February 24th, birthday of a nation

Source: Marek Kusmin Flickr

February 24th, birthday of a nation

Each year on February 24th, the Republic of Estonia celebrates its Independence Day.

Roughly 100 years ago, from 1918 to 1920, the Estonian people were caught in the Estonian War of Independence against the Soviet Western Front offensive. The most significant day was February 24th, 1918, on which Estonia declared statehood, which is commemorated as a national holiday.

First Independence Day

Celebrations on the Freedom Square in Tallinn on the one year anniversary of independence on February 24th, 1919.  

Photo by: Wikimedia Commons

The dream of sovereignty

Throughout centuries of rule by foreign powers, Estonians never lost sight of becoming an independent state. On February 23th, 1918, in the wake of the Russian Revolution, the Manifesto to the Peoples of Estonia declaring Estonia a sovereign nation was announced from the balcony of the Endla Theatre in Pärnu. The crowd below erupted into a rendition of what would become the national anthem Mu isamaa, mu õnn ja rõõm (My Fatherland, my Happiness and Joy). The following day, on February 24th, the manifesto reached Tallinn and was published, marking the birth of the Republic of Estonia.

Celebrations

Did you know?

The Estonian and Finnish national anthems share the same melody, composed by Fredrik Pacius. The Estonian lyrics were added in 1869 by Johann Voldemar Jannsen and the title means "My Fatherland, my Happiness and Joy".

Photo by: Guillaume Speurt, Flickr

Each year, February 24th is marked by fireworks, concerts, a parade of the Defence Forces and a presidential reception. Children and adults can admire military units, and rejoice to the music of the orchestras of the Defence Forces, Police and Border Guard, and the United States Air Force. Following the parade, the Estonian president usually gives a televised speech and bestows state decorations to guests of honour at a national reception.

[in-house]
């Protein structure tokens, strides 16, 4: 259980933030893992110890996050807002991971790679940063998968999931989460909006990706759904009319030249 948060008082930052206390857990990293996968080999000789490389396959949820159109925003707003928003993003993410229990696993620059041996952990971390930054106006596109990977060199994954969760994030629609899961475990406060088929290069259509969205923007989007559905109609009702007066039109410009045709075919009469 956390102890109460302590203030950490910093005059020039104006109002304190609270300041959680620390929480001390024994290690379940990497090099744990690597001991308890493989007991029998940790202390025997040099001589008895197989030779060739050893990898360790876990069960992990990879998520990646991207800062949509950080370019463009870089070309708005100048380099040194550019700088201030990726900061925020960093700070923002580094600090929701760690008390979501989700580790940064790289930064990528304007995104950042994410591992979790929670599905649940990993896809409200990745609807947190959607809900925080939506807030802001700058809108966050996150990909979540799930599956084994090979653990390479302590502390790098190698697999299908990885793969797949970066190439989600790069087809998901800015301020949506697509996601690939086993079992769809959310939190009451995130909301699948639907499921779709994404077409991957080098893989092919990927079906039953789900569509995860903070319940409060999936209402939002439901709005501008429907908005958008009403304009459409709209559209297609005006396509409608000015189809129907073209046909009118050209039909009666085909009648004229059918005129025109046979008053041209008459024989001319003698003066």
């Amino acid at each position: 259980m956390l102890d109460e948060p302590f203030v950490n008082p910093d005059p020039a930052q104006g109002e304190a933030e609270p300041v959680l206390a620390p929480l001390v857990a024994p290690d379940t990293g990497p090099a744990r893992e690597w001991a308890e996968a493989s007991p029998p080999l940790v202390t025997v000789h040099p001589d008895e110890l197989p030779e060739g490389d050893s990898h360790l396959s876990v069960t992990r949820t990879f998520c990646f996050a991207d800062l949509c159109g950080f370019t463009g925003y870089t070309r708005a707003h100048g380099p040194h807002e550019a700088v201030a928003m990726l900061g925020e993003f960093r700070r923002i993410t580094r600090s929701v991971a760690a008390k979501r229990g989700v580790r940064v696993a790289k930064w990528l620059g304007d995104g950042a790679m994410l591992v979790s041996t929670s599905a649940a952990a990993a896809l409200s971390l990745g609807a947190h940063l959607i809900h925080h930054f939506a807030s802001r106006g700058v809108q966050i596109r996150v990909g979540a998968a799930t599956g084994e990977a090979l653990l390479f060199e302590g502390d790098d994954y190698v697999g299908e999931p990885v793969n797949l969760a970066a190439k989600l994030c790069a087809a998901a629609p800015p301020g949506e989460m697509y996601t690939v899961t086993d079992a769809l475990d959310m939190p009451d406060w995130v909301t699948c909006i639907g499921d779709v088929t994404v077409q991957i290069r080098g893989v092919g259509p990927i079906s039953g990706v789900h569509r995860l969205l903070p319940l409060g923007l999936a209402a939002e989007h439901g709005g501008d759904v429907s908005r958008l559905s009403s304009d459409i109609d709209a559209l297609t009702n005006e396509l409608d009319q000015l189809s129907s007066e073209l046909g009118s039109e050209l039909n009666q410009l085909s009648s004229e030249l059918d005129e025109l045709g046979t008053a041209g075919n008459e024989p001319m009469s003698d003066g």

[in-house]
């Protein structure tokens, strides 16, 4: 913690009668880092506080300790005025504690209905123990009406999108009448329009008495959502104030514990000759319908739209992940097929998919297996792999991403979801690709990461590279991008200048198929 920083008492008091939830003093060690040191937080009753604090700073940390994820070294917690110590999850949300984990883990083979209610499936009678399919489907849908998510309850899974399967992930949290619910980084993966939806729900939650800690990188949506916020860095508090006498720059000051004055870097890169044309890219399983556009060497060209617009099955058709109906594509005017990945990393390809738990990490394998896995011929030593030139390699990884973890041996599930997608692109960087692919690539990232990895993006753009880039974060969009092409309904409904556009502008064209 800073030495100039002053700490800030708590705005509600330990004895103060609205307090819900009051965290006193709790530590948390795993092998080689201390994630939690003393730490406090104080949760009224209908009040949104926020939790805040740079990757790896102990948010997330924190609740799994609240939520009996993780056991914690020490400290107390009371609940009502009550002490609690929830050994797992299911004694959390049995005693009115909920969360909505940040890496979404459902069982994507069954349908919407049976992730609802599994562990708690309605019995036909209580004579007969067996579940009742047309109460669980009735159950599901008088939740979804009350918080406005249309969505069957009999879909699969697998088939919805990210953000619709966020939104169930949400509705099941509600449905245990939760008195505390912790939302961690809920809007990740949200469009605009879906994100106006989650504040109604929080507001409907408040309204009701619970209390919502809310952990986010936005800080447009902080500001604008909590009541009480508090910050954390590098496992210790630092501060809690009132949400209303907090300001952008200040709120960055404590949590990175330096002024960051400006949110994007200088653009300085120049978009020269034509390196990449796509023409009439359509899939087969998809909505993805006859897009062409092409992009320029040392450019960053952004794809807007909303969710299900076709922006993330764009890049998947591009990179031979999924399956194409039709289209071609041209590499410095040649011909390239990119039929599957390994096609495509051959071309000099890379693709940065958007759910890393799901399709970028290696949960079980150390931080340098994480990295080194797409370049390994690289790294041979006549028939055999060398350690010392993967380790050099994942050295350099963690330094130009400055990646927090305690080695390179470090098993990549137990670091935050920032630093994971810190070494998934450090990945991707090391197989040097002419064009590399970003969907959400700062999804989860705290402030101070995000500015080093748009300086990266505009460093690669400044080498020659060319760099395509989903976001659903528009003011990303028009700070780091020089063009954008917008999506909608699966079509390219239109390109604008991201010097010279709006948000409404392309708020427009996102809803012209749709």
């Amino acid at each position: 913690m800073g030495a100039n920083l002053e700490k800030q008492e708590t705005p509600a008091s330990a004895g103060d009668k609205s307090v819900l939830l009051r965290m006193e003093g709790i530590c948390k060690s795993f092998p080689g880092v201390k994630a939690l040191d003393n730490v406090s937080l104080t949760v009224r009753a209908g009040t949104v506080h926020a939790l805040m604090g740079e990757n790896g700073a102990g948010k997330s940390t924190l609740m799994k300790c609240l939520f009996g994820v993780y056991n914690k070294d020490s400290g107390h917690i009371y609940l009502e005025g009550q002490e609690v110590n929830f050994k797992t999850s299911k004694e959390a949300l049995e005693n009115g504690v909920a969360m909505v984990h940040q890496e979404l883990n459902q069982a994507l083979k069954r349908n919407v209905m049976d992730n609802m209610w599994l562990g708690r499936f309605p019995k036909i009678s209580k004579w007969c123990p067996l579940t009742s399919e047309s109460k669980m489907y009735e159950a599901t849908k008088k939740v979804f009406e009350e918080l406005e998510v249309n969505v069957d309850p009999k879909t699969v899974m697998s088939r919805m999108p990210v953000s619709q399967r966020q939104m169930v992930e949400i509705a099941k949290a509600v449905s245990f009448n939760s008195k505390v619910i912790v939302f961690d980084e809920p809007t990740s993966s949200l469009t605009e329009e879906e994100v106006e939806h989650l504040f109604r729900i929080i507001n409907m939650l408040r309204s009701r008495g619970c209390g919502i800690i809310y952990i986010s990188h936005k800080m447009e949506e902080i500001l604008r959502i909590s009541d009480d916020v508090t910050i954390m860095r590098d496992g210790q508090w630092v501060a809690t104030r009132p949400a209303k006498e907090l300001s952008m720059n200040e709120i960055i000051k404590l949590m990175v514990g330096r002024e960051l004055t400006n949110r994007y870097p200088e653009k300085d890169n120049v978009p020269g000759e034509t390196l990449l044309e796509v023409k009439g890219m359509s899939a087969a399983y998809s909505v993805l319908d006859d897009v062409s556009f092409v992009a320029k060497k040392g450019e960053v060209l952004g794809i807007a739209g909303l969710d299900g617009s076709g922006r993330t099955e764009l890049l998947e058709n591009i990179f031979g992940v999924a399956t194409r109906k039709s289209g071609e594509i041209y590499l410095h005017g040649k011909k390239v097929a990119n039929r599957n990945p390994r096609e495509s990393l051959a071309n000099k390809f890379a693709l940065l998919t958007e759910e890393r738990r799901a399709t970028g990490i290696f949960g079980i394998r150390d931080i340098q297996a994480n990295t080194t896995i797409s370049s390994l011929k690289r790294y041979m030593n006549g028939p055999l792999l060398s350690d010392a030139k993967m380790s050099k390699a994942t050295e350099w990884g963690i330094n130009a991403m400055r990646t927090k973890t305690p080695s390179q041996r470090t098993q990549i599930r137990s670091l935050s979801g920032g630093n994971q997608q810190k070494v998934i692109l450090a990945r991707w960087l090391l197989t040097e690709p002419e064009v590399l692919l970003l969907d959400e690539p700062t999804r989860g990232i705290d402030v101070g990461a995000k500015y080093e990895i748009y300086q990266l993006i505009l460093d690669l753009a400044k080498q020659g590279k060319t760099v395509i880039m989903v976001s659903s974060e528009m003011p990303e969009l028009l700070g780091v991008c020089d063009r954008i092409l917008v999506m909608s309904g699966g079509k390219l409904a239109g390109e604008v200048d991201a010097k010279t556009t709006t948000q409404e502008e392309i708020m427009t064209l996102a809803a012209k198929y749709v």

103 Independence Day festivities in Estonia in 2021

Because of the ongoing pandemic, most of the traditional celebrations are happening differently this year.

President Kersti Kaljulaid's reception and gala concert that were supposed to take place in Tartu on February 24, have been cancelled. However, everyone can watch the Head of State's speech and take part of the concert via television, as there will be a full-day ERR television program dedicated to the Estonian Independence Day.

Everyone can also watch the ceremonial hoisting of the national flag at the Tall Hermann Tower at 7.32 AM via the ERR broadcast. This time, only speakers and representatives of academic organizations will attend the ceremony in the Governor's garden. Traditional crowds are not expected to fly the flag on Toompea this year. Instead, people are invited to hoist the national flag at home at sunrise.

The parade of the Defence Forces is also not happening in 2021 but all Estonians can listen to the speech of the Commander of the Defence Forces via ERR. Wreaths will still be placed at the foot of the Victory Column of the War of Independence on Vabaduse Square.

The usual parts of the evening's presidential reception - the speech of the Head of State and the performance - will reach everyone through ERR, with no guests invited to the spot. In 2021, Estonians are encouraged to celebrate the Independence Day at home, and we invite you to celebrate Estonia's birthday with us. Let's sing, eat sprat sandwiches and do other things Estonians do on this happy day!



Estonia invites Estonians abroad as well as travellers to celebrate the Estonian Independce Day at home this year.

Photo by:  Aron Urb, Visit Estonia 
Last updated : 23.04.2021

In category: Tallinn, History & culture

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